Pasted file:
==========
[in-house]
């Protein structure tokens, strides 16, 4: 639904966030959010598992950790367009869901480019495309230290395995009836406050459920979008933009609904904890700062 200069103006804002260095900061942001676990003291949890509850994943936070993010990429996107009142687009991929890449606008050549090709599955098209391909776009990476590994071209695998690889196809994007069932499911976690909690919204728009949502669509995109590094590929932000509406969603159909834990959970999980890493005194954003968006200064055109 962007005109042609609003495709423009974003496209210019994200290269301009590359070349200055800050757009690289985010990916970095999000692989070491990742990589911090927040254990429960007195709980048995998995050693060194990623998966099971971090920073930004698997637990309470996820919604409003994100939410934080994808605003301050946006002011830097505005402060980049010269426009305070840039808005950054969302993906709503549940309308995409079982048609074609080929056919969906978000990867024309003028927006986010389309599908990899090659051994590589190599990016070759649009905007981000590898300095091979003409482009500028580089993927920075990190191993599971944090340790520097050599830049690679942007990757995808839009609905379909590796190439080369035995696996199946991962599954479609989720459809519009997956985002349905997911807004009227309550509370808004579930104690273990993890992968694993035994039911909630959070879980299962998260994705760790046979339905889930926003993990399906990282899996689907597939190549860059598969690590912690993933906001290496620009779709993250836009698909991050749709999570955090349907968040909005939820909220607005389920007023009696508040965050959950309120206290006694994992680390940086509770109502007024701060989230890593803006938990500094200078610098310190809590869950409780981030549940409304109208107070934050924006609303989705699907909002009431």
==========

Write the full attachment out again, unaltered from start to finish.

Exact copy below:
[in-house]
């Protein structure tokens, strides 16, 4: 639904966030959010598992950790367009869901480019495309230290395995009836406050459920979008933009609904904890700062 200069103006804002260095900061942001676990003291949890509850994943936070993010990429996107009142687009991929890449606008050549090709599955098209391909776009990476590994071209695998690889196809994007069932499911976690909690919204728009949502669509995109590094590929932000509406969603159909834990959970999980890493005194954003968006200064055109 962007005109042609609003495709423009974003496209210019994200290269301009590359070349200055800050757009690289985010990916970095999000692989070491990742990589911090927040254990429960007195709980048995998995050693060194990623998966099971971090920073930004698997637990309470996820919604409003994100939410934080994808605003301050946006002011830097505005402060980049010269426009305070840039808005950054969302993906709503549940309308995409079982048609074609080929056919969906978000990867024309003028927006986010389309599908990899090659051994590589190599990016070759649009905007981000590898300095091979003409482009500028580089993927920075990190191993599971944090340790520097050599830049690679942007990757995808839009609905379909590796190439080369035995696996199946991962599954479609989720459809519009997956985002349905997911807004009227309550509370808004579930104690273990993890992968694993035994039911909630959070879980299962998260994705760790046979339905889930926003993990399906990282899996689907597939190549860059598969690590912690993933906001290496620009779709993250836009698909991050749709999570955090349907968040909005939820909220607005389920007023009696508040965050959950309120206290006694994992680390940086509770109502007024701060989230890593803006938990500094200078610098310190809590869950409780981030549940409304109208107070934050924006609303989705699907909002009431």